This “Left” Seems Right
Many times, I will get the subject of my posts from questions asked or comments made by fellow long term survivors. This will be one post, that not only benefits long term survivors of cancer, but those who have been fortunate to never have seen the inside of an oncologist’s office.
This is a very popular meme image that circulates around the internet. And since it fits in with my topic today, I thought I would make my own meme with the picture.
I am sure you have heard of the condition “reflux,” commonly referred to as G.E.R.D. (gastroesophageal reflux disease). It is the body’s reaction, a very acidic reaction brought on and aggravated by diet and stress. It is a fairly common condition, and its severity depends on the individual. Not sure if you have ever had to deal with it?
Comedian Rich Hall, gave a very clear and vivid description of reflux, using a term referred to as a “sniglet” decades ago on HBO during one of his comedic segments. A “sniglet” was simply a made up word, describing something that there was no other word for. In the situation of my post, he referred to a “vurp.” Care to take a guess at what “vurp” represented? It describes what happens with reflux perfectly, the combination of “vomit” and “burp” at the same time. If you have ever experienced this event, then you have had reflux at least once in your life. It is not pleasant, and the acidic aftertaste left in the mouth is just awful.
But there are those who must deal with this regularly. And its level of severity is determined by many conditions such as diet, stress, and other health conditions. Treatments can range from eating a diet with less acid (no tomato or orange products), or not eating fried or spicy foods, to daily routines such as not eating by a certain time of the day prior to going to bed or sleeping in a certain position, to using over the counter medications such as TUMS or stronger prescribed medicines.
A single event of reflux may not be such a big deal. However, if it is a situation that is repeated time and time again, it can be something quite serious. As I described above, if you are burping, and instead a small amount of vomit comes up instead of air, this is very acidic. We all had science in school, and know what acid does, eats away at things. Well, the more acid you have to deal with, the worse it will get. And for our bodies, in particular our esophagus, our throat, our mouth, and our teeth, this is a very bad situation. Because of the issues I deal with from my treatments for Hodgkin’s Lymphoma, this situation also almost killed me.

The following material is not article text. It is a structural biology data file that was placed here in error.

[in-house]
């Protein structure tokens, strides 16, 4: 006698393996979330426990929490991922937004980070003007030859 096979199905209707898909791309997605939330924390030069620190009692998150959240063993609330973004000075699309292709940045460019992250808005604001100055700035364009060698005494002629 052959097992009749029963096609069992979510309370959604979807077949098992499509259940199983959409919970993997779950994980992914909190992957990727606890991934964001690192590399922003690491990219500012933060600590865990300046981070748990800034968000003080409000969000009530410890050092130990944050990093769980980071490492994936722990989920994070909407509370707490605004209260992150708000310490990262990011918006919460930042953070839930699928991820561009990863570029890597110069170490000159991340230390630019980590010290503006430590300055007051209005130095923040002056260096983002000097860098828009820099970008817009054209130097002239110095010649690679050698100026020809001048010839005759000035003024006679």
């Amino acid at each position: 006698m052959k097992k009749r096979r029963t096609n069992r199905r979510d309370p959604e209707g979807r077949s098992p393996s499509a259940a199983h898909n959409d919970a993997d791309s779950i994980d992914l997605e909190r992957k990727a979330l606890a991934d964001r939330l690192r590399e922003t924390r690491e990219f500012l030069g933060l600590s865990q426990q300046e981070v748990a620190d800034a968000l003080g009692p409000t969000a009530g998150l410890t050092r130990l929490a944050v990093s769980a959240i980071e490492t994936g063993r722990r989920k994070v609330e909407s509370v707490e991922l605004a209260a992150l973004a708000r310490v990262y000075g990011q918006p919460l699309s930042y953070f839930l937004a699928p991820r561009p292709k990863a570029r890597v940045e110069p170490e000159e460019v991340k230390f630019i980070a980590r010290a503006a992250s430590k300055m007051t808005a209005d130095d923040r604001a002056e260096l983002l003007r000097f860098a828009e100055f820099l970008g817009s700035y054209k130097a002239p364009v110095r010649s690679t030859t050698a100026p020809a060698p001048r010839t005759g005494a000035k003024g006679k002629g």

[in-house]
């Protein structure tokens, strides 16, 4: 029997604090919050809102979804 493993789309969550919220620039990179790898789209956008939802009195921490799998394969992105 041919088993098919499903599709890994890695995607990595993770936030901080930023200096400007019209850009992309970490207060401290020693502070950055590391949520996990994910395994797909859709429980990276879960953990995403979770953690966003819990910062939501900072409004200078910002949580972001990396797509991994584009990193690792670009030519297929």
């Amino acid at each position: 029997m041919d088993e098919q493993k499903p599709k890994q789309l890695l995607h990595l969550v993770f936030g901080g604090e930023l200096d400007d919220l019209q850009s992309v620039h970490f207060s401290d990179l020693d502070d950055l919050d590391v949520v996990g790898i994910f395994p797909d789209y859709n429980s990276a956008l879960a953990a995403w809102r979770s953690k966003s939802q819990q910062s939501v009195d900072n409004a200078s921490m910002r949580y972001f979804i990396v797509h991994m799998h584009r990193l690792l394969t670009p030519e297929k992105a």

When most deal with reflux, it is often following a meal. We have an opportunity to do something about it, pop a TUMS or some other medication. Assuming we have not eaten just before going to bed, we are likely to stay vertical for a number of hours, allowing gravity to do what it needs to, to keep the stomach acid from creeping up into our mouths. If lucky, just a burp occurs or perhaps, a little bit of “vurp.”
If it advances to its worst timing, at night, while in bed, many problems can occur. Sure, your quality of sleep will be affected as you toss and turn, trying to get the GERD to stop. In my situation, I have two issues that I have to struggle with. Because of damage done to my esophagus from radiation therapy, I have a condition that not only traps food and particles in my esophagus, but also this stomach acid. This twice has led me to the emergency room with something called aspiration pneumonia, the trapped product bacteria gets breathed in to my lungs. My first episode of this, I went full septic, nearly dying. The other issue, is that I can actually “choke” myself out in my sleep as the acidic content fills my throat area. The problem is, I sleep through this event when it happens. So unless someone is around to hear me gasping, or my breathing gets interrupted that it startles me out of my sleep, the episode will not end well. Once I am woken up, it will be hours before I can fall back to sleep, and get the symptoms of the reflux event under control.
So, what can be done to help with this condition? Believe it or not, pretty much! As I mentioned, diet plays a major role. In spite of me being a picky eater, a condition that has me desiring the very acidic products that would aggravate the situation (tomato sauce, orange juice, buffalo wings, etc.), over the years, I have learned to do without these things. This does not mean that I no longer eat them, but it better well be damn worth it if I am going to pay the GERD price. And I do imbibe occasionally, and almost always will pay the price.
Stress, reduce and/or eliminate it. I do not need to go into detail. You know what this means.
Medications can help from over the counter TUMS and Pepcid to prescription level such as I have to take. Unfortunately, I am at a point where I take both, definitely not good to do, and certainly not as long as I have been taking them, nearly fifteen years now. But without taking them, this is not hyperbole, my quality of life is gone.
Timing, as I mentioned earlier, do not eat if you are going to be going to bed soon after. It is best to wait to go horizontal at least two to three hours, allowing for your food to travel where it needs to go, without coming back up.